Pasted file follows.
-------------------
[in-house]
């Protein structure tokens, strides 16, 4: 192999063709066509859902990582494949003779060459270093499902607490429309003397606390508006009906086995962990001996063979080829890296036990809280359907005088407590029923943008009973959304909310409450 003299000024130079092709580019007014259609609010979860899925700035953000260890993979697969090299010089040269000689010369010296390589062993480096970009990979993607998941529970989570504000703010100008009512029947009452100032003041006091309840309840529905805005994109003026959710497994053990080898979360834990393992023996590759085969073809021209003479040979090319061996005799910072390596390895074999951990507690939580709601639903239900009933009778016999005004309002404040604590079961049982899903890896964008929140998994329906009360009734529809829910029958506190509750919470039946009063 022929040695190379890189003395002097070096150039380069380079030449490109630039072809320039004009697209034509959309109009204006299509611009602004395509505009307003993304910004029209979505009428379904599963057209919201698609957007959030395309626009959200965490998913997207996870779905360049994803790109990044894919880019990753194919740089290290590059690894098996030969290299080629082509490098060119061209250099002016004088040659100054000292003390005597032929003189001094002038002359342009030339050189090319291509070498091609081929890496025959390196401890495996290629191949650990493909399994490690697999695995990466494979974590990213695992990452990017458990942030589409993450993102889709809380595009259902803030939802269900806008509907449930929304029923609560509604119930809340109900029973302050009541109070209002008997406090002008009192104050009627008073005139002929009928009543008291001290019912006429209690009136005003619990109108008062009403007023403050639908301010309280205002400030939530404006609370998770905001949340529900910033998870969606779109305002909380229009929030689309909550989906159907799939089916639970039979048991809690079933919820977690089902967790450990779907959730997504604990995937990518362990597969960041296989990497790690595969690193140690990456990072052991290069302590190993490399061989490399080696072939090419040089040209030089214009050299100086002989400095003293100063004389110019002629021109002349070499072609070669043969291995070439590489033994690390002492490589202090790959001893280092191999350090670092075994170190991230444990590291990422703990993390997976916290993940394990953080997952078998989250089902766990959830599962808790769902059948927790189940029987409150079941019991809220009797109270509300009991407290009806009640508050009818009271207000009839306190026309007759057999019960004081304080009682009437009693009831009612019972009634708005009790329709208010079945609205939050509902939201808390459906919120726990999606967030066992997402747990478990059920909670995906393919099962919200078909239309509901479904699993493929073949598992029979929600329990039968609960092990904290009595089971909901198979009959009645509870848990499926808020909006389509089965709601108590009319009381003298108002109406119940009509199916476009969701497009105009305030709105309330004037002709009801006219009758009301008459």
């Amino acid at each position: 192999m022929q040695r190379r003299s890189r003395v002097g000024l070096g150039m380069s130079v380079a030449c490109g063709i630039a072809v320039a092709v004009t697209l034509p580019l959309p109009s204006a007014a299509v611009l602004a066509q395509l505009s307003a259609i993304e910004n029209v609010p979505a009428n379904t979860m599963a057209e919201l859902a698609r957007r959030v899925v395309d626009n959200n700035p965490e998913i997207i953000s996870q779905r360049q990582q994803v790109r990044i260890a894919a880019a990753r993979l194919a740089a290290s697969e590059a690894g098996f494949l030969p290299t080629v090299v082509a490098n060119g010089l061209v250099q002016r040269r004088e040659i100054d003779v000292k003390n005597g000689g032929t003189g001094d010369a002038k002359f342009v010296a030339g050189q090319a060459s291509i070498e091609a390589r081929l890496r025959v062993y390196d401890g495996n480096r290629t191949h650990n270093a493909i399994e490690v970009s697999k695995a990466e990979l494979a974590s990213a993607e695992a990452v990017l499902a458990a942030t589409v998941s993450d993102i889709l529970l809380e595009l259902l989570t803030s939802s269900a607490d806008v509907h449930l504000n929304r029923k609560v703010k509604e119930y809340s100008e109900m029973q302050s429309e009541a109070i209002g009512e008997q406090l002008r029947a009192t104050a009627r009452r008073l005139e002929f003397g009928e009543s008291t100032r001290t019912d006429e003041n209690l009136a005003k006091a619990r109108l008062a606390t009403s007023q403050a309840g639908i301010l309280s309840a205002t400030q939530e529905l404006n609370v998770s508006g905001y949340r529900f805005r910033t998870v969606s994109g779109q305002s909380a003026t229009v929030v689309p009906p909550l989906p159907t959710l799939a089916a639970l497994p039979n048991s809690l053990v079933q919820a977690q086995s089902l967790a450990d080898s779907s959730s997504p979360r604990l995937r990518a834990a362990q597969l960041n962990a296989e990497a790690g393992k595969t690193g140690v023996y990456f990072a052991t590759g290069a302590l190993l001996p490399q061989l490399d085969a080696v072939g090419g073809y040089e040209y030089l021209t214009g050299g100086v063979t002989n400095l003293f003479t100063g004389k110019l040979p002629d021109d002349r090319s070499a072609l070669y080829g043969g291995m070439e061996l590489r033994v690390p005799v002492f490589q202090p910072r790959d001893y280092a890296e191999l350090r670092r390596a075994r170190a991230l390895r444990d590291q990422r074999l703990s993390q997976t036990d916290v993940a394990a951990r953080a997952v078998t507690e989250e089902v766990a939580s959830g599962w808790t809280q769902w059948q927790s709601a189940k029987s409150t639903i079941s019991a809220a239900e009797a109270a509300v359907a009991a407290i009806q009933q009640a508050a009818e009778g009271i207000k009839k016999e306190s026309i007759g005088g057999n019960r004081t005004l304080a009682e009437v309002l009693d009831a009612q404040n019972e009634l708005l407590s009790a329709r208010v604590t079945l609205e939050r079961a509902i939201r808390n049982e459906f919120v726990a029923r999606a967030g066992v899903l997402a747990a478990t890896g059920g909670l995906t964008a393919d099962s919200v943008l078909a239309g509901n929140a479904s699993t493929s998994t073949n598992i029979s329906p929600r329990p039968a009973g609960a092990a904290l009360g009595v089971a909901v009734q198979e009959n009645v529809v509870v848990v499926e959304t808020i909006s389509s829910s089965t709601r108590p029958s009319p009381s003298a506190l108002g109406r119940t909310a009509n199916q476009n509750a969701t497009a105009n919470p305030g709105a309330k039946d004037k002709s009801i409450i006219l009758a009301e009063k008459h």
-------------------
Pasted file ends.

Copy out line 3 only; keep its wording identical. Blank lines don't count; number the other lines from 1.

């Amino acid at each position: 192999m022929q040695r190379r003299s890189r003395v002097g000024l070096g150039m380069s130079v380079a030449c490109g063709i630039a072809v320039a092709v004009t697209l034509p580019l959309p109009s204006a007014a299509v611009l602004a066509q395509l505009s307003a259609i993304e910004n029209v609010p979505a009428n379904t979860m599963a057209e919201l859902a698609r957007r959030v899925v395309d626009n959200n700035p965490e998913i997207i953000s996870q779905r360049q990582q994803v790109r990044i260890a894919a880019a990753r993979l194919a740089a290290s697969e590059a690894g098996f494949l030969p290299t080629v090299v082509a490098n060119g010089l061209v250099q002016r040269r004088e040659i100054d003779v000292k003390n005597g000689g032929t003189g001094d010369a002038k002359f342009v010296a030339g050189q090319a060459s291509i070498e091609a390589r081929l890496r025959v062993y390196d401890g495996n480096r290629t191949h650990n270093a493909i399994e490690v970009s697999k695995a990466e990979l494979a974590s990213a993607e695992a990452v990017l499902a458990a942030t589409v998941s993450d993102i889709l529970l809380e595009l259902l989570t803030s939802s269900a607490d806008v509907h449930l504000n929304r029923k609560v703010k509604e119930y809340s100008e109900m029973q302050s429309e009541a109070i209002g009512e008997q406090l002008r029947a009192t104050a009627r009452r008073l005139e002929f003397g009928e009543s008291t100032r001290t019912d006429e003041n209690l009136a005003k006091a619990r109108l008062a606390t009403s007023q403050a309840g639908i301010l309280s309840a205002t400030q939530e529905l404006n609370v998770s508006g905001y949340r529900f805005r910033t998870v969606s994109g779109q305002s909380a003026t229009v929030v689309p009906p909550l989906p159907t959710l799939a089916a639970l497994p039979n048991s809690l053990v079933q919820a977690q086995s089902l967790a450990d080898s779907s959730s997504p979360r604990l995937r990518a834990a362990q597969l960041n962990a296989e990497a790690g393992k595969t690193g140690v023996y990456f990072a052991t590759g290069a302590l190993l001996p490399q061989l490399d085969a080696v072939g090419g073809y040089e040209y030089l021209t214009g050299g100086v063979t002989n400095l003293f003479t100063g004389k110019l040979p002629d021109d002349r090319s070499a072609l070669y080829g043969g291995m070439e061996l590489r033994v690390p005799v002492f490589q202090p910072r790959d001893y280092a890296e191999l350090r670092r390596a075994r170190a991230l390895r444990d590291q990422r074999l703990s993390q997976t036990d916290v993940a394990a951990r953080a997952v078998t507690e989250e089902v766990a939580s959830g599962w808790t809280q769902w059948q927790s709601a189940k029987s409150t639903i079941s019991a809220a239900e009797a109270a509300v359907a009991a407290i009806q009933q009640a508050a009818e009778g009271i207000k009839k016999e306190s026309i007759g005088g057999n019960r004081t005004l304080a009682e009437v309002l009693d009831a009612q404040n019972e009634l708005l407590s009790a329709r208010v604590t079945l609205e939050r079961a509902i939201r808390n049982e459906f919120v726990a029923r999606a967030g066992v899903l997402a747990a478990t890896g059920g909670l995906t964008a393919d099962s919200v943008l078909a239309g509901n929140a479904s699993t493929s998994t073949n598992i029979s329906p929600r329990p039968a009973g609960a092990a904290l009360g009595v089971a909901v009734q198979e009959n009645v529809v509870v848990v499926e959304t808020i909006s389509s829910s089965t709601r108590p029958s009319p009381s003298a506190l108002g109406r119940t909310a009509n199916q476009n509750a969701t497009a105009n919470p305030g709105a309330k039946d004037k002709s009801i409450i006219l009758a009301e009063k008459h």